I was swimming back to the beach this morning when I passed a little blue penguin heading out to sea. I looked at him (possibly her), he (she) looked at me, we considered each other, and then we continued on our separate ways, the penguin waggling its tail, me not. It wasn't a total surprise: I, sad to say, found a dead little blue washed up on the beach a few weeks ago, on the face of it uninjured, and, asking around amongst the long-term residents was told that they nest under a couple of the baches (= holiday homes) in the bay. I had thought, though, that penguins were dawn/dusk creatures, so I was surprised to come across one active mid-morning. Then again, it was Sunday morning, and who doesn't like a lie-in at the end of the week?
I have a short but pleasing history with penguins in the wild. The last ones I saw were down in the Catlins in the South Island, yellow-eyed ones. I watched them hopping remarkably nimbly, and remarkably far, up a hillside through the tussock and bush to their nesting holes in the late afternoon, as the low sun glazed with honeyed light the scattering of rocks beyond the lighthouse at Nugget Point. I had also seen them the previous day making their way across a petrified forest to their holes in the rocks at Curio Bay. To be honest, they're not the most appealing of penguins: small and cute from a distance, up close the yellow eyes are a bit off-putting, and I'd been far more entranced that afternoon by hanging out with the little Hector's dolphins at next-door Porpoise Bay.
There were what used to be called fairy penguins on Kangaroo Island off the South Australia coast, before they got all butch and switched to calling them little penguins instead. I went on an evening penguin-spotting walk with red-light torches, and we did see them and hear them as they squawked and squabbled in their burrows, but in the dark it's harder to get excited about something you only see as a shape. I liked the pelicans better.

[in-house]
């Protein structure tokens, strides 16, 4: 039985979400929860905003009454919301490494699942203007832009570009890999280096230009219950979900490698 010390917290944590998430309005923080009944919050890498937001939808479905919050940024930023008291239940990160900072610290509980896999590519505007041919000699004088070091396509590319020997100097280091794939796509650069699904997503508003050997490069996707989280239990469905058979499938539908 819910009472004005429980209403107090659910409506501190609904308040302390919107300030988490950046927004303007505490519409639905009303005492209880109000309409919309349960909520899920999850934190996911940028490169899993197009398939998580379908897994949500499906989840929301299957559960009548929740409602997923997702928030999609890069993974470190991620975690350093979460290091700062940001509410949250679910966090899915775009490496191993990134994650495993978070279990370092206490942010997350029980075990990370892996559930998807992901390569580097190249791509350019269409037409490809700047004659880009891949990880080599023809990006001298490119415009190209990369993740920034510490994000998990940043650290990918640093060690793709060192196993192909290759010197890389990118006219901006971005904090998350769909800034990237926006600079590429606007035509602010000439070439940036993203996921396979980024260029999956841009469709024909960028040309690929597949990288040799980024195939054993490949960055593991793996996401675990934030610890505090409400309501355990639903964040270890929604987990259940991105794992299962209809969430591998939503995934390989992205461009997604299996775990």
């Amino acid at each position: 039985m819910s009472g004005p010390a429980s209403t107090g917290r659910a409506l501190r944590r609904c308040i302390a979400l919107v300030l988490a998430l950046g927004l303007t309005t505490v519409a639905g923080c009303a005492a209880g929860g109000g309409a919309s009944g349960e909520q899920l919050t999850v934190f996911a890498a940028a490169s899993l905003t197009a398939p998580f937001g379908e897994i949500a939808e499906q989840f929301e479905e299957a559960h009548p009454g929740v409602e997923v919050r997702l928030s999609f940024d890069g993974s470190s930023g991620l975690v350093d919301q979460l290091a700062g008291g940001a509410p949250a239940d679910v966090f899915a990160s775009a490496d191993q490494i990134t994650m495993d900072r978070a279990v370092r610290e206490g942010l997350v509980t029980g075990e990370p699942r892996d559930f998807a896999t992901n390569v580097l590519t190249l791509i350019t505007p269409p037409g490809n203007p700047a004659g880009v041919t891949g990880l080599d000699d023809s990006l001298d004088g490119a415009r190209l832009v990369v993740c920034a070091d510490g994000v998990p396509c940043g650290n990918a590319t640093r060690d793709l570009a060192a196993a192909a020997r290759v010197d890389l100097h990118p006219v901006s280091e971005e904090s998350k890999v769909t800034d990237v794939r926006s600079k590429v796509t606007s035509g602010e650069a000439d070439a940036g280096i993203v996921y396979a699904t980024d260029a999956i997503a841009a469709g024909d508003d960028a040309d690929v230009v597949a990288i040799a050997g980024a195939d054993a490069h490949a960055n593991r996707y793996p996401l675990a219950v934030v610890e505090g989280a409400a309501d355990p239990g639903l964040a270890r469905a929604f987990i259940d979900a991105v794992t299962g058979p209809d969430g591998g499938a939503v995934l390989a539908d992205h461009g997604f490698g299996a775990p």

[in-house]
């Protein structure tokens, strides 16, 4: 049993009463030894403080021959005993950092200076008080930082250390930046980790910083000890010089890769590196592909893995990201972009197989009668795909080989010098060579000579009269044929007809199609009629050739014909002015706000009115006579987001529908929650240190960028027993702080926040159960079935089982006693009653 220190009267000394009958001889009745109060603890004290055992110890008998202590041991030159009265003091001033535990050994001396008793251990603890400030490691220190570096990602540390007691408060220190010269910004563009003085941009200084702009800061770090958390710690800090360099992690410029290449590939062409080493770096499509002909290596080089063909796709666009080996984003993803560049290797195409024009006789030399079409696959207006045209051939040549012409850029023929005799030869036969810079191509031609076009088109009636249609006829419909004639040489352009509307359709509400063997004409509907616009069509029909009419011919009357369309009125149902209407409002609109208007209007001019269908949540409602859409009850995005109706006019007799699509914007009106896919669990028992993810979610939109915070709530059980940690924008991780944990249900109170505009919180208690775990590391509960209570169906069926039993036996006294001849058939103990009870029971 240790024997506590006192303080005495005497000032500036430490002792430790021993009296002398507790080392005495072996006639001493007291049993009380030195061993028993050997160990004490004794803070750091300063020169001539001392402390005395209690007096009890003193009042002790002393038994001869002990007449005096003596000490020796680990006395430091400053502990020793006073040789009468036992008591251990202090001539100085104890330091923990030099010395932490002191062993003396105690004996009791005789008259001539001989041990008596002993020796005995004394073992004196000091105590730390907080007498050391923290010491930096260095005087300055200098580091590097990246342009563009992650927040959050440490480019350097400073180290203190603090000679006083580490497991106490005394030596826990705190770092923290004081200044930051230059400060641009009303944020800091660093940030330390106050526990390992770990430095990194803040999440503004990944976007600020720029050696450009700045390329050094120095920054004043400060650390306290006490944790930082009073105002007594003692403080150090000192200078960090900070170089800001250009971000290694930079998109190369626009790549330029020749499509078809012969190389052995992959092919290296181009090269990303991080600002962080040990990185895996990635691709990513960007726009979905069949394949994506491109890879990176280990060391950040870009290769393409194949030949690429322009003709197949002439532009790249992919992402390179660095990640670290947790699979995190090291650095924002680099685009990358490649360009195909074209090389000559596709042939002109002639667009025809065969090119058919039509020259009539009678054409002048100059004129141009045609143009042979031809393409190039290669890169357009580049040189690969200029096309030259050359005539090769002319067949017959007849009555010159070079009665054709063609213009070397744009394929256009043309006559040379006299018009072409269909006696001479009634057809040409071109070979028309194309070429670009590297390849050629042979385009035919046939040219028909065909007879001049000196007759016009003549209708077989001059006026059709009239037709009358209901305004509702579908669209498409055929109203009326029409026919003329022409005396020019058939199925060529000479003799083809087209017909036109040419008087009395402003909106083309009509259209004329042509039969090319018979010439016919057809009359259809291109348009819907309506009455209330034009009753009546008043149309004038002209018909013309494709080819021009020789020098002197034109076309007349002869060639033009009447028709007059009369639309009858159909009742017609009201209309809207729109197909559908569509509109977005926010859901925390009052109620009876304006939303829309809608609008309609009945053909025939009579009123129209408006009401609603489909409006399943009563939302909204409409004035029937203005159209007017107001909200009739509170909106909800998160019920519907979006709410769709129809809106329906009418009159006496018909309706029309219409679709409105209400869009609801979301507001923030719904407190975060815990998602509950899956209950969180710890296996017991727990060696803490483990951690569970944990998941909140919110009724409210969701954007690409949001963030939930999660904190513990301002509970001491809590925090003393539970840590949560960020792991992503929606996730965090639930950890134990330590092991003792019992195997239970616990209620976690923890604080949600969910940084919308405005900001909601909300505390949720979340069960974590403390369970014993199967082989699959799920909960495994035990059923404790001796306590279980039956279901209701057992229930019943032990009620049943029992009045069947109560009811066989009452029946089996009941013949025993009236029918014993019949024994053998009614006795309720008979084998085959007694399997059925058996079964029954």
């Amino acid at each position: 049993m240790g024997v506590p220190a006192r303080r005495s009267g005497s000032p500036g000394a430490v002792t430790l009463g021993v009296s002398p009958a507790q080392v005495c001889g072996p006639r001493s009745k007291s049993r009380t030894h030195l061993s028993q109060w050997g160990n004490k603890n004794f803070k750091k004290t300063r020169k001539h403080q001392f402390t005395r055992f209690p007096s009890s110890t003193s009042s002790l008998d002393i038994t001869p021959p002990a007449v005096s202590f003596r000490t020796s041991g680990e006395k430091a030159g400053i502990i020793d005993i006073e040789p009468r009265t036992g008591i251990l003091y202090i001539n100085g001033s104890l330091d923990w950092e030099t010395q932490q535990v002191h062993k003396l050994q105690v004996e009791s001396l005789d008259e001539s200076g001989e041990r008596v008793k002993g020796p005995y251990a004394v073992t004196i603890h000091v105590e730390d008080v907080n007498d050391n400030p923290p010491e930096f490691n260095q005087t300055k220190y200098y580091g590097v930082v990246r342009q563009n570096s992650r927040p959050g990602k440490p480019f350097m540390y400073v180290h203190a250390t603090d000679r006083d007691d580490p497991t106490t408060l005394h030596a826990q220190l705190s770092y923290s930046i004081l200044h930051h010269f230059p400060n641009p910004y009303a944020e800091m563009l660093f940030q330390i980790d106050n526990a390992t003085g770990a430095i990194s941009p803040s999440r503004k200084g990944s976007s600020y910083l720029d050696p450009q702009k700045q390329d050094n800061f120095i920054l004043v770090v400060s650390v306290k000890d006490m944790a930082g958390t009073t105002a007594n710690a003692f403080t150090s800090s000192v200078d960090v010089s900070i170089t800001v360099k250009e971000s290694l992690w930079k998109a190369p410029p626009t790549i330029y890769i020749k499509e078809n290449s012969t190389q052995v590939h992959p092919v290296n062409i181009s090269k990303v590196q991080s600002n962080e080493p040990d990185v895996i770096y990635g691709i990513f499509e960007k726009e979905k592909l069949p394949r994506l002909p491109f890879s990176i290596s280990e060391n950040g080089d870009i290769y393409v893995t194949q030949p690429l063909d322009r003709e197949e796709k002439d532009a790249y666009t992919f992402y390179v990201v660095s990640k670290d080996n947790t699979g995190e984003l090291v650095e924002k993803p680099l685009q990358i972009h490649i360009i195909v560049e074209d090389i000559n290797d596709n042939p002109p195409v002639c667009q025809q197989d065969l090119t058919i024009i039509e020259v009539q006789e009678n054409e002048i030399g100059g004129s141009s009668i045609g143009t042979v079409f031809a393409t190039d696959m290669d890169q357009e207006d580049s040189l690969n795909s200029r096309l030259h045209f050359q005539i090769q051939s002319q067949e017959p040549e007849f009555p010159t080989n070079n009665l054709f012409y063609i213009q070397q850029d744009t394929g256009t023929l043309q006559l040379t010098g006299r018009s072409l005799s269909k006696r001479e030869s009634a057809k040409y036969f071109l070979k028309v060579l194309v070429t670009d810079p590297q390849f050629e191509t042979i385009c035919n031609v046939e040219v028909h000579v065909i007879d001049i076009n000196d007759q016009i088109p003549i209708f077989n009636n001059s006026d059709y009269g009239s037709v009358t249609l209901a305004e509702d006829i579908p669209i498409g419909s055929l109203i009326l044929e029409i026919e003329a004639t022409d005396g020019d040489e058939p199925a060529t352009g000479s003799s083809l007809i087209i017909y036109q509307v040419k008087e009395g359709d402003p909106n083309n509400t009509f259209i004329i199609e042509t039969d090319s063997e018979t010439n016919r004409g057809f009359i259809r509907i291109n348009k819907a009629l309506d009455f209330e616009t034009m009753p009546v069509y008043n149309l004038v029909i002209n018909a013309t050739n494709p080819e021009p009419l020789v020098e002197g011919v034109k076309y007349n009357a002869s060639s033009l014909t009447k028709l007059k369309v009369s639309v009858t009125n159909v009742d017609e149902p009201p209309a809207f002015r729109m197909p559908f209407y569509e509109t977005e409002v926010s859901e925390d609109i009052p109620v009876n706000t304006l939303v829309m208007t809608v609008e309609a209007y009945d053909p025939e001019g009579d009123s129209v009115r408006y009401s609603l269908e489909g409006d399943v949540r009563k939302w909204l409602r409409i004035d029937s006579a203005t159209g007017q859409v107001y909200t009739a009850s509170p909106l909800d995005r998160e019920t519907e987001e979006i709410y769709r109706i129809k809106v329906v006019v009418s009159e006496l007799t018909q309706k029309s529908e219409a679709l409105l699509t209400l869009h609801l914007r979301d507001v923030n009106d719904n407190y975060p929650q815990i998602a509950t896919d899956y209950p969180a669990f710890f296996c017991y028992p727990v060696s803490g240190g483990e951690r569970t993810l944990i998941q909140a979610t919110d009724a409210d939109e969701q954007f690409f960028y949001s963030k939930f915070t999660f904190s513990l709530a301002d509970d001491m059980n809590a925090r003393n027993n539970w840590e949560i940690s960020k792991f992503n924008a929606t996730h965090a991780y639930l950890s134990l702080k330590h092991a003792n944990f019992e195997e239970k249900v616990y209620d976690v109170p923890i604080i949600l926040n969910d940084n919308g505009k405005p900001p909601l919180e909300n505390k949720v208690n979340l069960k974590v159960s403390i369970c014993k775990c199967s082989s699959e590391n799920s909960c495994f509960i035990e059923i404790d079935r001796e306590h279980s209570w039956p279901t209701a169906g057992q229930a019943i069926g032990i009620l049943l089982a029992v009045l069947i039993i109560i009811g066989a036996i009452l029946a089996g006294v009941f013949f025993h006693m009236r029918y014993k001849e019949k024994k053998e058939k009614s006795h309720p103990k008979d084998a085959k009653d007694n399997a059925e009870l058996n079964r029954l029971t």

The most remarkable penguin I've ever seen (so far - one day, who knows, I may get to Antarctica and see the Emperors) is the Galapagos penguin, on one of the first islands I visited on my cruise there. It's the only one to live north of the Equator, despite all those Christmas cards you've seen with polar bears and penguins on them, and then only just, so they're literally tropical penguins. Galapagos is full of wildlife anomalies, so that's not as remarkable as it might otherwise be - but they still find life a bit difficult, and have to go scouting around for the cold Humboldt current, which swirls through the island group. They're small, too, and decked out in that classic penguin formal attire that's so very appealing. Cute. Though, according to the people here, if they live under your deck you have to put up with noise, smells, and fleas. Fleas!